Had the apple seen Son of Sardaar first, it would never have fallen on Newton’s head. Talking about the film is as predictably pointless as the film itself. The exaggerated action sequences and silly comedy may entertain some of the audience, but as a film-crazy nation, we surely deserve far better.
If the missing vowel in ‘Ajay Devgn’ has been puzzling you, you must know that his company’s name is Ajay Devgn Ffilms. Yes, the double-F in ‘ffilms’ is not a typo. Clearly, ffilm people seem to assume that India’s collective IQ dives far south during the festive season. While that may not be entirely false, I am sure that at least logic and the laws of physics are a tad bit more universal than the buffoonery that some of our big, festive releases subject us to. Mildly amusing at best and capable of inducing seizures at its worst, Son of Sardaar is the kind of film that will exhaust all synonyms of the word ‘silly’ and come out grinning, proud of its existence for reasons that the more discerning amongst us will find difficult to fathom.
The plot (I’m being mighty generous by using that word for this film) has something to do with a generations-old bloodthirsty family feud that has kept Jassi (our hero, Ajay Devgn) the last surviving member of the Randhawa clan, away from India for 25 years. He returns to stake claim on his ancestral land, blissfully unaware that while he may no longer hold grudges, his arrival has been long-awaited by the Sandhu clan, led by Balvinder Singh Sandhu aka Billu, played by Sanjay Dutt. You see, Billu walked out of his own wedding 25 years back, swearing to kill every last member of the Randhawas before he gets married. If the plot seems as old as the hills, the treatment is, expectedly, as juvenile as it can get.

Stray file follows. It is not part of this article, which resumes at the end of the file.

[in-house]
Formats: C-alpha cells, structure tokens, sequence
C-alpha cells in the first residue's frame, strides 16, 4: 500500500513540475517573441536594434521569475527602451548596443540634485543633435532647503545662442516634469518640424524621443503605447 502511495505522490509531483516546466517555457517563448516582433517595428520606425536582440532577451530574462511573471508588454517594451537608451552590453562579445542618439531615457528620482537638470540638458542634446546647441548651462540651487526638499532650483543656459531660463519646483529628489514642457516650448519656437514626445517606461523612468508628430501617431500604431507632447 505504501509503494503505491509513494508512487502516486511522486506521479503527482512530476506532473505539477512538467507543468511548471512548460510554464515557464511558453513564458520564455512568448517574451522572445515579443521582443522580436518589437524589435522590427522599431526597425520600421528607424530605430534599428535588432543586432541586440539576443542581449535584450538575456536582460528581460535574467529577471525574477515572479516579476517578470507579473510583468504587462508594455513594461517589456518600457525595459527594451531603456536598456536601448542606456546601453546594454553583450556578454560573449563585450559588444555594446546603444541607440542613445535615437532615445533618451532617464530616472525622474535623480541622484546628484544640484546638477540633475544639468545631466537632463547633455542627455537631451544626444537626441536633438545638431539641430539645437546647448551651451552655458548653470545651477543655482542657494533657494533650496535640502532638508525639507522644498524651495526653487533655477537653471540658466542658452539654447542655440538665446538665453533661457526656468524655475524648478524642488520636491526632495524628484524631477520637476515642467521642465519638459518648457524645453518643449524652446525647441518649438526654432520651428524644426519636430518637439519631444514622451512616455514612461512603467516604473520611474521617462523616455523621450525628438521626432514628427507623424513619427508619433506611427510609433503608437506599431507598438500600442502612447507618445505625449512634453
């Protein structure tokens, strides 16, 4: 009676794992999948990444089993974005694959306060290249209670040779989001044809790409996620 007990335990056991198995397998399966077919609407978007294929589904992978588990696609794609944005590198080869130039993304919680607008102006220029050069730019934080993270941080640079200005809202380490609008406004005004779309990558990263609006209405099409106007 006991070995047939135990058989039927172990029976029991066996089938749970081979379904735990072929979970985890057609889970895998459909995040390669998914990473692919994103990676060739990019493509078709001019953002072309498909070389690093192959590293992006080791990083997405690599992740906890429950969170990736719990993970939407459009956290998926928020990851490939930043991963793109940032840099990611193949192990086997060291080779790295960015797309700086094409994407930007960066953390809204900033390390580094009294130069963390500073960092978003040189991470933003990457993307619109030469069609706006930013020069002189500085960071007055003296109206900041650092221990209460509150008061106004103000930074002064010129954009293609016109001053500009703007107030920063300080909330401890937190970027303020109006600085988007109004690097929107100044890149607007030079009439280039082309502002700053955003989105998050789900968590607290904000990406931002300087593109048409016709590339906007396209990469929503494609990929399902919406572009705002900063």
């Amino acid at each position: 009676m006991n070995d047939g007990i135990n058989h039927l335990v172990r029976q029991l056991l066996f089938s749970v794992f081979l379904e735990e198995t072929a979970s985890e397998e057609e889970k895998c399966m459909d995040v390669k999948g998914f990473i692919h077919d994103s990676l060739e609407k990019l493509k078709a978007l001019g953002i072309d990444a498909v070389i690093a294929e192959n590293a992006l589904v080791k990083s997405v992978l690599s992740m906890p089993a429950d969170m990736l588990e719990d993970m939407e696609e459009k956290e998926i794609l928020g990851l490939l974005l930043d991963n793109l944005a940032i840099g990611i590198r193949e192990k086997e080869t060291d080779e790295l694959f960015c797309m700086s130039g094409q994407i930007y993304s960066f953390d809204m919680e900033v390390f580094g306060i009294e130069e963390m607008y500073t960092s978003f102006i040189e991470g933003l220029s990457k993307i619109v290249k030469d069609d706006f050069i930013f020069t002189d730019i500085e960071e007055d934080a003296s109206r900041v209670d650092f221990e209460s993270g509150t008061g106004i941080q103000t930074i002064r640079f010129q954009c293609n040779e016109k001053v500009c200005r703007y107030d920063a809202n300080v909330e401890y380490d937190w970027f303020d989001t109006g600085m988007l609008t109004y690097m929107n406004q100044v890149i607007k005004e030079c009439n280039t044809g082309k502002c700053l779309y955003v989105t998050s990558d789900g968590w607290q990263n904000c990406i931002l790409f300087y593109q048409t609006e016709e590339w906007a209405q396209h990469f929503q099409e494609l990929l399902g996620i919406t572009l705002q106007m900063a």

I must confess that when I even begin to think of the sheer volume of braindead-ery this film contains, I feel like I’m being an obsessive-compulsive maniac, because clearly there is an audience out there for this kind of film. I refuse to believe, however, that exaggerated action and comedy must necessarily entail you to treat yourself like you don’t own a brain for two-and-a-half hours of your life.
Not surprisingly, stereotypical jokes about the intellect of the Sikhs abound in this film. In fact, the whole film is set in a village full of dunderheads, not all of whom are Sikh. I often wondered if the point of the film was to show that anyone living in Punjab uses his brain as sparingly as the people behind this film. For a film that has comedy as one of its two primary ‘pillars’, the jokes are mainly banal, lent credibility sporadically because the actors delivering the lines aren’t half bad. The film’s other supposed pillar is the action, which is also one of the weakest bits. Apart from the fact that they don’t seem to feel even slightly original and visionary, some of the execution is just tacky. CG-generated fake skies don’t help in any way.
If people find the film even slightly watchable, it is because of the actors. Ajay Devgn is goofy and endearing; Sanjay Dutt has a frightening yet charming air about him and Sonakshi Sinha, who seems to want to only do films that look like they’ll make it into that ridiculous ‘club’ of you-know-how-many crores, is actually passably pleasant in the bits that don’t require her to pretend like she is dancing with gay abandon. Mukul Dev, fresh out of cold storage, has a couple of silly lines that work quite well. The pick of the cast, though, is Juhi Chawla, who seems to be the only sensible character in the village-with-no-IQ.
This Diwali, Son of Sardaar is clearly the greater of two evils, though there is no doubt that the film is going to entertain the audience in smaller centers to the hilt. For people who liked Rowdy Rathore, Bodyguard and the likes, congratulations – chances are you’ll like this one too. For others, I think I have made the point amply clear.
This review is by guest reviewer Pradeep Menon. Pradeep is a filmmaker and a dreamer. He loves books, rain, winters, tea and his parents. Cinema, however, is the only truth he believes in. He breathes and bleeds film, mostly in hues of saffron, white, green and blue. You can watch his short films at www.youtube.com/cyberpradeep.
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